|Courtesy of www.Caravaggio.org|
According to Mancini, Caravaggio painted this picture while he was staying with Monsignor Petrig-nani and sold it cheap - for eight scudi. When Mancini wrote (c. 1620), it belonged to Alessandro Vit-trice, but by 1657 Scanelli had seen it in Prince Camillo Pamphili's collection.The prince sent it as a present to Louis XIV when Bernini visited Paris in 1665. Damaged en route, it was received with no great enthusiasm. By 1683 it was in Versailles, where it remained until the French Revolution, when it was transferred to the Louvre.
Mancini described the action as "a gypsy girl . . . telling a youngster's fortune. . . . [She] demonstrates her roguishness by faking a smile as she removes a ring from [his] finger. . . . he, by his naivete and libidinousness, unaware that he is being robbed, smiles at her." The theft is barely visible; it does not appear in the other version. Although her neatness and her well-scrubbed look may be less than authentic, the girl's voluminous cloak tied over one shoulder and her linen turban and blouse are historically correct. They were first described in France in 1421, and gypsies continued to wear them until the end of the seventeenth century. Fortune-telling was also a customary gypsy trade, although raffish, as is made obvious by her suggestive caress of the mount of Venus on the boy's palm.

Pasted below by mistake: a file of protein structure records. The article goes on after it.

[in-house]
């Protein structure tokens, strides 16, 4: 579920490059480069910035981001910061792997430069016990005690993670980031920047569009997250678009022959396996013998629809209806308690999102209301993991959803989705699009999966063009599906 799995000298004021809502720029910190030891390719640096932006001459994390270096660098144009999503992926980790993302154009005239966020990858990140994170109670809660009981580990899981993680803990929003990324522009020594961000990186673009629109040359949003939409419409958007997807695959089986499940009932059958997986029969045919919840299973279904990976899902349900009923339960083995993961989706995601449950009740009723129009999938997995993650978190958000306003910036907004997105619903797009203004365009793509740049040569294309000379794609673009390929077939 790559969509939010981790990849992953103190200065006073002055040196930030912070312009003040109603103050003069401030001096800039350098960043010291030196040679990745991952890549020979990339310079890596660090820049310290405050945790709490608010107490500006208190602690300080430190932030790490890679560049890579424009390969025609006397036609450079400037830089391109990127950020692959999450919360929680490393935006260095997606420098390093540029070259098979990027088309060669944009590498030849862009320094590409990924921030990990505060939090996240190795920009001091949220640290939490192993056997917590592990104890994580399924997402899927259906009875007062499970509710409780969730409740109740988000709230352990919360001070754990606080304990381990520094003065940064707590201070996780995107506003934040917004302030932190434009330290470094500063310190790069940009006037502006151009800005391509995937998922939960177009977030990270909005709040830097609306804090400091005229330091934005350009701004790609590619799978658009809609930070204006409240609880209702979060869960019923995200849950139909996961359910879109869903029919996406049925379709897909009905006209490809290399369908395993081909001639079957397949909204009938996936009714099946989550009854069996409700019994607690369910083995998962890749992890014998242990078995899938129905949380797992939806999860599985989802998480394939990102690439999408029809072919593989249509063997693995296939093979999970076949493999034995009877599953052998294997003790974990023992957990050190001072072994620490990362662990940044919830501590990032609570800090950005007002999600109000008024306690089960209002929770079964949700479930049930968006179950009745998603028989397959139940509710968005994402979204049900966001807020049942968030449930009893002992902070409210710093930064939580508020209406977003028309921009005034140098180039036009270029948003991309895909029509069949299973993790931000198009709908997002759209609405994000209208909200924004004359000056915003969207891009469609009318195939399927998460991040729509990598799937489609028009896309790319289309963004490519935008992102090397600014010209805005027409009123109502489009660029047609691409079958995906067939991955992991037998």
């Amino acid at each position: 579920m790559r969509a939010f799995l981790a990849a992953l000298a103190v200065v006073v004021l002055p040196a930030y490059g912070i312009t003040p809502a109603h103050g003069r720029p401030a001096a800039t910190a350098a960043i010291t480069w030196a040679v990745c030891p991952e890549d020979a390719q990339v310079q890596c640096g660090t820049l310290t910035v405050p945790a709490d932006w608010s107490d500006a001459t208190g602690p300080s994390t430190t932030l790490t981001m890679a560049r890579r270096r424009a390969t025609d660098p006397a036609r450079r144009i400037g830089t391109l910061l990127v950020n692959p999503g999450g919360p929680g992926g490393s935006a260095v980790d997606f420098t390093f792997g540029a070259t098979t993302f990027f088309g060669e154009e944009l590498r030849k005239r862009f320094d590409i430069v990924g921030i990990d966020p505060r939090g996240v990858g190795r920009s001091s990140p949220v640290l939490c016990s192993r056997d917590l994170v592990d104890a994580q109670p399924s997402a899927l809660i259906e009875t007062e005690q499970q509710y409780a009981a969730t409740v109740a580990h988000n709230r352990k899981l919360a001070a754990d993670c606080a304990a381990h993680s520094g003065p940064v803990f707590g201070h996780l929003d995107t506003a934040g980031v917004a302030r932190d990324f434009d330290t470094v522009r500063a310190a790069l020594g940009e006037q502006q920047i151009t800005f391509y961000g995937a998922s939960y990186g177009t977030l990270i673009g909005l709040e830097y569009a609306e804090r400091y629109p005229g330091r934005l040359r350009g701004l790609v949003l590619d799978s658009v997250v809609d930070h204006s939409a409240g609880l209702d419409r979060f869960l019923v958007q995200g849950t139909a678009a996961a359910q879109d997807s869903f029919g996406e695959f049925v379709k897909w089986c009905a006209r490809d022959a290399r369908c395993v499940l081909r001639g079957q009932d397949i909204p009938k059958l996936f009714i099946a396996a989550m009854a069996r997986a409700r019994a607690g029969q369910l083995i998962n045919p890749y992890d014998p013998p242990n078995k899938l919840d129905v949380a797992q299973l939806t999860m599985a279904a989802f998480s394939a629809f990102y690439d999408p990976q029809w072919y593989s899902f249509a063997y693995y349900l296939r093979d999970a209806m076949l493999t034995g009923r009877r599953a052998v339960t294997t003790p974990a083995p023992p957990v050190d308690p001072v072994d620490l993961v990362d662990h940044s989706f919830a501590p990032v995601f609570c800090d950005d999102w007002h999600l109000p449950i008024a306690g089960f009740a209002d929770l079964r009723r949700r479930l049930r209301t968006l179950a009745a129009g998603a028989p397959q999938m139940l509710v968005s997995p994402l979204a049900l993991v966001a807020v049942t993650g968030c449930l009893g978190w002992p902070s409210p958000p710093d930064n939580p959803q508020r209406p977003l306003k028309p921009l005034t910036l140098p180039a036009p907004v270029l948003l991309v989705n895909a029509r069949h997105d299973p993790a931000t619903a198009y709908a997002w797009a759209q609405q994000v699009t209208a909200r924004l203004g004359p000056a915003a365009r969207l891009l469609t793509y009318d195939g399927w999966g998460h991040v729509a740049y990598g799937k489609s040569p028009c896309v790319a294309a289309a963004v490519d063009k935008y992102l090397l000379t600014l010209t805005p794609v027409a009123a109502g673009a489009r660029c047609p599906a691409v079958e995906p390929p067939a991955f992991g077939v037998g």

With his usual hyperbole, Caravaggio's friend Gaspare Murtola asked rhetorically in a 1603 madrigal on the painting: Who is the more deceptive, the gypsy or the artist? Caravaggio was no less seductive with his brush than she with her sweet talk and nimble fingers. It is a charming picture, but the space is somewhat ambiguous, as if Caravaggio had not yet solved the riddle of representing three-dimensional forms on a flat surface. And there are a few lapses in verisimilitude - in the doublet, for example, and in the hilt of the boy's rapier. The system of light is the most complex that Caravaggio had yet attempted. The source, a window to the left reflected in the hilt of the rapier, illuminates the whole space and much of the back wall. The streak of shadow between the two streams of light sug-gests a curtain half-drawn above a sash. But this background illumination has been adjusted to contrast with the figures' forms. It also casts the gypsy's face a little mysteriously into shadow and brings the boy's innocence into full light. Most of all, the light is silvery and lyrical, radiant as the youth and as pretty and transparent.
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